I must start out by saying that I really did not get Twitter at first. It’s as if “Twitter for Dummies” was a 100-level course and I needed to take the 099 version which would be called “Twitter for People Who Aspire to Be Dummies”. I have already been on Twitter for at least a year and have been in the habit of tweeting a few times a day. But to really make it mean something? And have it mean something to somebody else?
I am discovering that much of this Music Success in Nine Weeks program is about overcoming the mental and emotional obstacles I have created for myself, so it is somewhat embarrassing but necessary to drag my insecurities out into light, and perhaps by doing so I may help others on their journey. So it with chagrin that I admit how much my insecurities get triggered when I see how many Twitter followers or Facebook friends other people have, people that I have known well and have become quite famous. This sort of thinking is horribly toxic, of course, and I have to do a 180 on my mindset. Social networking is not about how many people follow my every move. It is first and foremost about building community.
We had the assignment to follow at least 100 people. We were even provided a starter list of sorts, and I started following many on these lists, and then waited to see what sort of stuff showed up. I discovered, frankly, that most of it didn’t really mean a lot to me. Hmm… this is going to be harder than I thought.
I tried searching on some different things, such as “songwriters in Seattle” or “Seattle music” or “healing music” or “relaxation music”. I found a few references here or there and I went to the tweeter’s profiles to see if there was anything else interesting they had to say. Perhaps interesting to somebody, but not to me.
But then I decided to search on “creativity” and noticed that there were a few people who showed up in the search results more than once. They seemed to have something interesting to say about creativity. And then the light bulb started to come on. I can follow some of these people; I can comment back or even retweet things they say to the community I’m building. And when I say “follow”, I mean doing more than just casually reading their tweets but actually entering into the life that they are sharing. Actually listening.
Okay, now I’ve found one bread crumb on this trail: Creativity. So along those lines I tried to find a community that is interested in Julia Cameron’s “The Artist’s Way”. I haven’t had a lot of luck here, a few random references. But then it occurred to me that I could start a community. I could even do some quotes out of her book and hash it with #theartistsway. And I can also retweet her tweets.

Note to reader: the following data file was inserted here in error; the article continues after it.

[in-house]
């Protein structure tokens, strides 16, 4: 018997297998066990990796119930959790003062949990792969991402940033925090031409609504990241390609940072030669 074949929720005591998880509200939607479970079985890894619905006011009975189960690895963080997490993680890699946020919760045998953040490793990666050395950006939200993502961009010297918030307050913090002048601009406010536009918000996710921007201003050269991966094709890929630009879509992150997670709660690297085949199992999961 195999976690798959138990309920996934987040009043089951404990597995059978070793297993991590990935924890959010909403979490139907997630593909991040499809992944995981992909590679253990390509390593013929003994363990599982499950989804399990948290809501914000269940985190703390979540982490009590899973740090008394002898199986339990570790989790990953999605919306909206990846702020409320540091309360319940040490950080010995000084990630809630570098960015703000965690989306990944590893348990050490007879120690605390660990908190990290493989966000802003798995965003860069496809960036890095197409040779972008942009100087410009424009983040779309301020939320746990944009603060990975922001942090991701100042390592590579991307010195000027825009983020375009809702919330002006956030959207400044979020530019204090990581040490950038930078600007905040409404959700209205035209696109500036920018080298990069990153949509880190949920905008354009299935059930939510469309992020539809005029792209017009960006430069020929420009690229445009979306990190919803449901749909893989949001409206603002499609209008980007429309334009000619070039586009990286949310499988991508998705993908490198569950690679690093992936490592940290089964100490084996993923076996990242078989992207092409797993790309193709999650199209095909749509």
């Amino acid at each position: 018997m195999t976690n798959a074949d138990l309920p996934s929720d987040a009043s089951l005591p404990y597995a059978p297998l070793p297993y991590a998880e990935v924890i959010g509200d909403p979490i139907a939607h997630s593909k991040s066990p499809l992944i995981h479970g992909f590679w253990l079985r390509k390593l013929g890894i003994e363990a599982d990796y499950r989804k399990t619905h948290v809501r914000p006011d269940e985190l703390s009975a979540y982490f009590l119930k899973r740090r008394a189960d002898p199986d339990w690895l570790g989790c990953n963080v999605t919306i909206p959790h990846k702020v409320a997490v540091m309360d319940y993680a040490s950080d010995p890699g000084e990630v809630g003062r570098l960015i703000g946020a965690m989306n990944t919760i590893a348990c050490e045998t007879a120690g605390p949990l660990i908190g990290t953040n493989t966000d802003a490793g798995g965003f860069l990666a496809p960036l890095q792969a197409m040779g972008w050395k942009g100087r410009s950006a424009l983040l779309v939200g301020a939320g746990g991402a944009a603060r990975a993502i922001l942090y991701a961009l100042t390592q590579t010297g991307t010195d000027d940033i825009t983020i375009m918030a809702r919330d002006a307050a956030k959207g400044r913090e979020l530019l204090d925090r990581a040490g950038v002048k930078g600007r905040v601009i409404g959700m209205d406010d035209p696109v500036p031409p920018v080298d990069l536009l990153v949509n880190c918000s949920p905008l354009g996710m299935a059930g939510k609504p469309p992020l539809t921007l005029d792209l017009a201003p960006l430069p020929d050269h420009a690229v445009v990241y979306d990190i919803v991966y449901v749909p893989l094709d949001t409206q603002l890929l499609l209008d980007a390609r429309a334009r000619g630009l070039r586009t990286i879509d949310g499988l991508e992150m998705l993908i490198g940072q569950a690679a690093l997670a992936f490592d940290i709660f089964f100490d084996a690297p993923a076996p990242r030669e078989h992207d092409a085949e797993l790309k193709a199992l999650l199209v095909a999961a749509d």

And maybe I will find more kindred spirits, one bread crumb at a time. And truly listen.
I have spent the past week on Vashon Island near Seattle, holed away in this rustic cabin which overlooks the Puget Sound. It is absolutely beautiful here. I have had no internet connectivity other than through my smart phone and have been forced to relax. While here I have been reading this book that is blowing my mind, “A
Million Miles in a Thousand Years”. The premise of the book is that we can make the story of our life meaningful by living a life that is meaningful rather than living only inside our heads. To put it into contemporary vernacular: Live Out Loud. (I could write a whole blog post about what this means to me, but I’ll save that for another time.) For now, all to say that it occurred to me that I can start following—as in listening– to the author, Donald Miller, on Twitter.
Once you find your
find your voice.
I am starting to get it now. Twitter is about life and community. It’s not just about my career. But career can be a part of it once I find community and listen to what others have to say. Then I will have something interesting to say too, other than “Buy my record”.
So if you are like me, somewhat Twitterpated, here are a few starter-kit questions:
- What are some books you have read in the last year that have been transformational?
- Are there things that are worth quoting and passing along to your friends?
- If you blog, what tags have you used for your posts?
- What movies have you seen lately that has moved you?
- What type of music moves you? (Not just stuff you want to emulate because you want it to sell.)
- What moods does your music inspire? Search with those descriptors.
- How about causes that you believe in?
- How about one or more successes of the day that you want to share about? What about people who are doing the same sorts of things?
I believe these sorts of questions lead us on a search to find a community of kindred spirits. And once you find your community, you find your voice. And people will not just follow, but listen too.